Issue tracking systems employed by development teams can often be configured in a variety of ways, but they almost always have the same basic configuration that asks for essentially the same information. When creating an issue in an issue tracking system, the following guidance should be followed to ensure that developers can quickly and accurately fix the issues reported to them.

Summary (may also be referred to as “title”) – This should be a high level description of the issue, including where it exists.  Because this field is usually a single line text input, it must be very concise and clear, such that anyone reading it can understand what the problem is immediately: “Registration form: Text input elements have duplicate ‘id’ attributes.”

Description – This would be where you’d enter a bit more long-form description of what this issue is about. In other words this provides the details on specifically what is the problem, where is the problem, why it is a problem, who is affected by it, how bad the problem is. Also include existing code and recommended changes to the code.  If specific code examples can’t be supplied, use a text description.  Always provide specific information on how to fix the issue. There’s no such thing as too much detail here as long as it is relevant to the specific issue you’re reporting.

For example:

Text inputs for “E-mail address” and “Desired Username” have the same value for their ‘id’ attributes. The value used for both ‘id’ attributes is “email”, but the “Desired Username” field’s label points to a nonexistent ‘id’ of “username”. This is likely a typo but will mean that users of screen readers may input the wrong text for one of these fields and may repeatedly fail validation while trying to figure out which field is which. All text inputs must have a <label> element with a ‘for’ attribute that matches the ‘id’ attribute value of the corresponding input. The ‘id’ attributes must be unique.

Existing Code:

<label for="email">Desired Username</label>
<input type="text" name="username" id="username" />
<label for="email">E-mail Address</label>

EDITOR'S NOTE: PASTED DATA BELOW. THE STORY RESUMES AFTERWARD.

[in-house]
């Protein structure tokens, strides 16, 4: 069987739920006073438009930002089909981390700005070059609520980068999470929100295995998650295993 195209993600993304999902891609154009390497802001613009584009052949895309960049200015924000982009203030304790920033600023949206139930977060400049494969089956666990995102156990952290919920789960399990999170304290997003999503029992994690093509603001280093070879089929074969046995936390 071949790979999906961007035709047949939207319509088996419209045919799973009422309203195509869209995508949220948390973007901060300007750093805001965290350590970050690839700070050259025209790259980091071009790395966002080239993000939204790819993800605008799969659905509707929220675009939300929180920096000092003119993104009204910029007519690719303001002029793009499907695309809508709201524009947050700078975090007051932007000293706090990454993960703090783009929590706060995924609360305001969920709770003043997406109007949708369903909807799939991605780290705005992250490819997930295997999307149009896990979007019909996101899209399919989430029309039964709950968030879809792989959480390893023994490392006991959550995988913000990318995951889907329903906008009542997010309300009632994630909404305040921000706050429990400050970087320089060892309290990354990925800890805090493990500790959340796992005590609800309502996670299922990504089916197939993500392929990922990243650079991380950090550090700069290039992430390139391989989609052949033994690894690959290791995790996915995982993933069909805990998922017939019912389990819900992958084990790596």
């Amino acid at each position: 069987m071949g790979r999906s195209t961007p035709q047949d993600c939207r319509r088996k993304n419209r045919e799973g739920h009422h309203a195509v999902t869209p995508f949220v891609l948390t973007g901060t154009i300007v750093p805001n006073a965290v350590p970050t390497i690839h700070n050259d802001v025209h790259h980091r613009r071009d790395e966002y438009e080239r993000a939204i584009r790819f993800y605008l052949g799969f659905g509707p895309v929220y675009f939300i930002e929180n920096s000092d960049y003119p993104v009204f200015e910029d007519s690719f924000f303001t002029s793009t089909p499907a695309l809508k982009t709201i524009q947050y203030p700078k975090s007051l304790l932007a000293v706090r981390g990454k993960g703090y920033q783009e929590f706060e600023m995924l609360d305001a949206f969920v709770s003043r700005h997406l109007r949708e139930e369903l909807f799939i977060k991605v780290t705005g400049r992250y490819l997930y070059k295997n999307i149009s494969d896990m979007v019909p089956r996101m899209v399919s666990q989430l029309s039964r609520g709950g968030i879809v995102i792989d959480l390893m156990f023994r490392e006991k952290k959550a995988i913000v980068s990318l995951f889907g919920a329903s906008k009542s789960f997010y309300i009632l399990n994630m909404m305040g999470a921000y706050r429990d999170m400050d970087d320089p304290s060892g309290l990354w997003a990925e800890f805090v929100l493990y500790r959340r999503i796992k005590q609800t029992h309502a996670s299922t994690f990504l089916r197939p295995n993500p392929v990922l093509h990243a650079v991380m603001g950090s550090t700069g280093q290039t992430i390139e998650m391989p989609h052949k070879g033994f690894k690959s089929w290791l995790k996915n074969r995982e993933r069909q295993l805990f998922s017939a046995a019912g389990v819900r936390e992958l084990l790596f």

<input type="text" name="email" id="email" />

Recommended Code:

<label for="username">Desired Username</label>
<input type="text" name="username" id="username" />
<label for="email">E-mail Address</label>
<input type="text" name="email" id="email" />

Platform – This information is most needed if there are specific platform issues to consider during debugging. If you’re unsure whether that’s the case, just include it to be on the safe side. Include your operating system & version, browser & version, and assistive technology & version.

Steps to Reproduce – This should include what it takes to see the problem first hand.  This is really useful for stuff like focus management issues, but not so useful for basic stuff like form labels, alt text, or table headers which can be clearly articulated in the description, especially if you’re including code samples.

The following format is preferred:

Steps to reproduce:

  1. Go to Page X
  2. Activate the link labeled “Help”
  3. A dialog will appear titled “Get help from Y”

Expected Result:

  1. Focus would be shifted to the first actionable item in dialog
  2. Focus would remain in dialog only, until dialog is closed

Actual Result:

  1. Focus shifts to the first actionable item in dialog
  2. As they tab through, the user can gain focus on items outside of the dialog

By clearly and accurately describing the issue you’ve experienced, you can help the development staff understand the issue and guide them toward making a fix. Unclear, confusing, or incomplete issue reports only tend to delay repair while developers try to discover what the actual problem is. The better your report the more likely it will be fixed soon and accurately.

I also highly recommend reading Contacting Organizations about Inaccessible Websites

My company, AFixt exists to do one thing: Fix accessibility issues in websites, apps, and software. If you need help, get in touch with me now!